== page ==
Yeast, A "Rising" Approach to Manufacturing Collagen
Yeast, A "Rising" Approach to Manufacturing Collagen
Complete the form below and we will email you a PDF version of "Yeast, A "Rising" Approach to Manufacturing Collagen "
ProColl, a medical biomaterials company based in South Wales, has created a new method for manufacturing collagens that uses yeast. The company's goal is to empower research exploring collagen-based biotechnologies in a more efficient and cheaper manner than conventional methods.
Technology Networks spoke with Jonathan Widdowson, Director of ProColl and Enterprise Fellow at the Royal Academy of Engineering Enterprise Hub, to learn more about how yeast can be used to manufacture collagens and the applications of this approach.
Molly Campbell (MC): Please can you tell us about the development of ProColl and your aims?
Jonathan Widdowson (JW): ProColl began through my research with Dr Chris Wright at Swansea University. We had experienced first-hand the unaffordability of collagen to researchers through commercial vendors, and the time restraints required to produce the material ourselves, with only a few grams of material produced from a month of solid extraction. We wanted to be able to make collagen affordable and accessible to all within the research community.
Beyond this, we were unhappy that the only sources of collagen available were extracted from animals, usually cattle, the quality and purity of the material being very questionable. The collagen must be pure and reliable to work well in research, as without dependable source material, the results are too variable to work with.
This led us to believe a better solution could be engineered using our combined knowledge in collagen, molecular biology and chemical engineering. Our solution is to brew human chains of collagen using yeast (in a similar fashion to beer production) to produce a pure product, with perfect biocompatibility, that is not generated via animal slaughter.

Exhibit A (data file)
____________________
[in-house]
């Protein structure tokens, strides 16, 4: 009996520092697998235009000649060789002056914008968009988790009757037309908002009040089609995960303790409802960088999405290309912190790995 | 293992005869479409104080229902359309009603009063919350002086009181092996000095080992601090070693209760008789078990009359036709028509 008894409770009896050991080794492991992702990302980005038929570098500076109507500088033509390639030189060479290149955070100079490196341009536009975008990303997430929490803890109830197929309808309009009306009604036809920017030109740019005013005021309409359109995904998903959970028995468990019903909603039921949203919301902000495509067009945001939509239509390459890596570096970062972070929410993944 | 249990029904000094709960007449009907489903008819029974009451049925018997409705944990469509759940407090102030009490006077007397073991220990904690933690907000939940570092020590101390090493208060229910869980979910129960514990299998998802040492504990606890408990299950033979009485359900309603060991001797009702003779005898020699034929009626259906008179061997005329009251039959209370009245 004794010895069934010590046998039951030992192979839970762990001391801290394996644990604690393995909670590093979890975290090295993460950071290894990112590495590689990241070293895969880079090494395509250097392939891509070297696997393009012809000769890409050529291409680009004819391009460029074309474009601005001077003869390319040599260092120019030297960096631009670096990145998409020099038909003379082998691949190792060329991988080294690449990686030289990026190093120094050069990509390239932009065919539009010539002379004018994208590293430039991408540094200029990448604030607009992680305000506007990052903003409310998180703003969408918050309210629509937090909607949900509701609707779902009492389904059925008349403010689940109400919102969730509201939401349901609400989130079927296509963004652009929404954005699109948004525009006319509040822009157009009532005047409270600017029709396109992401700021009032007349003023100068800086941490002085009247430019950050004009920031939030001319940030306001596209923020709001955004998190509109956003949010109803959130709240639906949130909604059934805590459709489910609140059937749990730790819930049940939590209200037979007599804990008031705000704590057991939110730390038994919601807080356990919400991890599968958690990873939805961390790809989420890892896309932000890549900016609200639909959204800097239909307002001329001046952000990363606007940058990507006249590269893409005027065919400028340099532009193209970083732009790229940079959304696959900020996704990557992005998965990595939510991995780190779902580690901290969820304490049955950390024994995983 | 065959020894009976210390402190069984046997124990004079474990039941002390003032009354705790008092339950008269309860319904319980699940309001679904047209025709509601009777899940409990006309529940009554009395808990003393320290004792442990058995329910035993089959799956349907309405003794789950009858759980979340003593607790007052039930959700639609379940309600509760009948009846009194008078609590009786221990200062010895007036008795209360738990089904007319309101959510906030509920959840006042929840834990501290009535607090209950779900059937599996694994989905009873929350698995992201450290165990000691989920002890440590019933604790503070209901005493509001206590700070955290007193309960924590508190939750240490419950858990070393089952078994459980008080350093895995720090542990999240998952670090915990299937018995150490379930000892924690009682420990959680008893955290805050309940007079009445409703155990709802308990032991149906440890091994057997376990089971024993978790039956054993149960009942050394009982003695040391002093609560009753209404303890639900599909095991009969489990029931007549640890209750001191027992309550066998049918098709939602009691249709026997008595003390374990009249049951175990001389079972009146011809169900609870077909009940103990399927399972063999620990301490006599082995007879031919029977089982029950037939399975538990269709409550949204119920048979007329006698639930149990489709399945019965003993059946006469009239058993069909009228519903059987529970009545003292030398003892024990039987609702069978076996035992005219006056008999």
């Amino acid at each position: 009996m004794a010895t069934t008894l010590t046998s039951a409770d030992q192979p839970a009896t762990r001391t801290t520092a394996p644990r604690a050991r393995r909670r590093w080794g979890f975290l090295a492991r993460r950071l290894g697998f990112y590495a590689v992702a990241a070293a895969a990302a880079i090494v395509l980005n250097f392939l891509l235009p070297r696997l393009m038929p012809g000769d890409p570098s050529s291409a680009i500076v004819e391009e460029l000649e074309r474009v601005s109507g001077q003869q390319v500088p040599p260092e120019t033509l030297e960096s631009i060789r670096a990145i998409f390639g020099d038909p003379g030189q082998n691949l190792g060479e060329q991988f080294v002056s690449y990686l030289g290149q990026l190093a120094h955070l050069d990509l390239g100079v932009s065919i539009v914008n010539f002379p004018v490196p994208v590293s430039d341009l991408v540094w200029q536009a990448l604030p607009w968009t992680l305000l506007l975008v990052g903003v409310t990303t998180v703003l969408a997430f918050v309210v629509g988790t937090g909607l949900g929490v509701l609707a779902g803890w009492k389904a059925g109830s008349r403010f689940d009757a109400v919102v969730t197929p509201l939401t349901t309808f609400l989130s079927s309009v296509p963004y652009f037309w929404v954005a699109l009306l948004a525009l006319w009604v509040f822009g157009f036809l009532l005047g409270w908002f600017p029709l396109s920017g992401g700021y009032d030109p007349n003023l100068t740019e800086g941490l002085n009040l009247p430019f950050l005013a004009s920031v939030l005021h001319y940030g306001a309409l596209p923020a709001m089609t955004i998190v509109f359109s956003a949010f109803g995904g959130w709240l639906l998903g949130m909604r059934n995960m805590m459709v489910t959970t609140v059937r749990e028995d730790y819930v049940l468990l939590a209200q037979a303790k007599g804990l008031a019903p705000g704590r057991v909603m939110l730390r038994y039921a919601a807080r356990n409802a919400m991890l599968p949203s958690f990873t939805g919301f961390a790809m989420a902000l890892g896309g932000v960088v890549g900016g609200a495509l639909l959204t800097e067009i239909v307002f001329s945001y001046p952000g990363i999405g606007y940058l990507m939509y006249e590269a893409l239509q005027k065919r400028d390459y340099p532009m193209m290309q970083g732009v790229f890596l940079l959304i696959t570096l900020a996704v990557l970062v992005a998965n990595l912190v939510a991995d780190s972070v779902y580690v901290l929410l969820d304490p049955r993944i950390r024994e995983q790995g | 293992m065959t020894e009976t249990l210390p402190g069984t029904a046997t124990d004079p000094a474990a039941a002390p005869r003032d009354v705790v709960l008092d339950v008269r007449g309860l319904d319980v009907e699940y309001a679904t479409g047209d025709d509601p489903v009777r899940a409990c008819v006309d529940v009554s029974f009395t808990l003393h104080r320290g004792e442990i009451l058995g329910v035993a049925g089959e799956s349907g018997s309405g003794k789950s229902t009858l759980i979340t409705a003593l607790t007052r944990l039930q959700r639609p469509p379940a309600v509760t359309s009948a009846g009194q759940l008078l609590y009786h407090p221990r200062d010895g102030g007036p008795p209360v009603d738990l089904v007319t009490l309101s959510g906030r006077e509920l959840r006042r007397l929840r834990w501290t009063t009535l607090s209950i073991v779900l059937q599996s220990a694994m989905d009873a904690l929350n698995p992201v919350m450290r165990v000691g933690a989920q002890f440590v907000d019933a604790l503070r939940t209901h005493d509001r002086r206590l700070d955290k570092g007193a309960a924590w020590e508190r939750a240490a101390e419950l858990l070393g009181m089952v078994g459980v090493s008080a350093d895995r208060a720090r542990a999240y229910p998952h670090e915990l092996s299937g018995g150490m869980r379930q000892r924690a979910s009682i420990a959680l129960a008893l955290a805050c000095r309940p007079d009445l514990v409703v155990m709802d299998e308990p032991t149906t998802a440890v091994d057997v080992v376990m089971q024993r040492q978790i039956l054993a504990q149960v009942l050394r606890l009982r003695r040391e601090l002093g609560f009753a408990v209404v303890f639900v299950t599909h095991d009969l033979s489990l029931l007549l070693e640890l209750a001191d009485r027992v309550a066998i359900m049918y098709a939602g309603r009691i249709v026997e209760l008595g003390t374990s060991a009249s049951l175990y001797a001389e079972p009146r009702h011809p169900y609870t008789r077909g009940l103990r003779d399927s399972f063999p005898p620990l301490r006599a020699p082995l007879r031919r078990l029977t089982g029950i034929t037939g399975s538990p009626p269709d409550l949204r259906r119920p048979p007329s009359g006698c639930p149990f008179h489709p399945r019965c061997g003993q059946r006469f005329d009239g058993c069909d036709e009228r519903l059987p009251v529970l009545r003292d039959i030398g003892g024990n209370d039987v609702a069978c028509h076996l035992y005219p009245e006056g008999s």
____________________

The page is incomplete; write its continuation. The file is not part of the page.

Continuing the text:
This allows us to scale the production to commercial levels while maintaining a high degree of process control and purity; all the while requiring just two technicians to manufacture the product to a global scale. In addition, it means that we can offer researchers across the globe a more affordable solution, outcompeting the animal derived collagens.
MC: What current challenges lie in the manufacturing of collagen?
JW: Collagen is traditionally manufactured using animal tissue that is processed using chemicals to remove other proteins. This process alters the structure of the collagen, reducing its efficacy when used in tissue engineering and repair.
The process itself is very involved requiring large staffing outlay which drives up the cost of the material. Currently collages costs [on average] around £1800 per gram which is problematic considering that ten to hundreds of grams are required to produce the artificially grown organs we are currently working towards as a research community.
Using animals also raises the issue of ethics and the risk of transmission of infectious diseases. These include not only includes Bovine Spongiform Encephalopathies (BSE) but, as we have seen in recent years, other viruses being transmitted from animals, including avian flu, SARS and most recently the Wuhan coronavirus outbreak. Being able to break away from this means we can avoid disease transmission altogether, using organisms that have been employed safely for centuries in the production of food and beverages.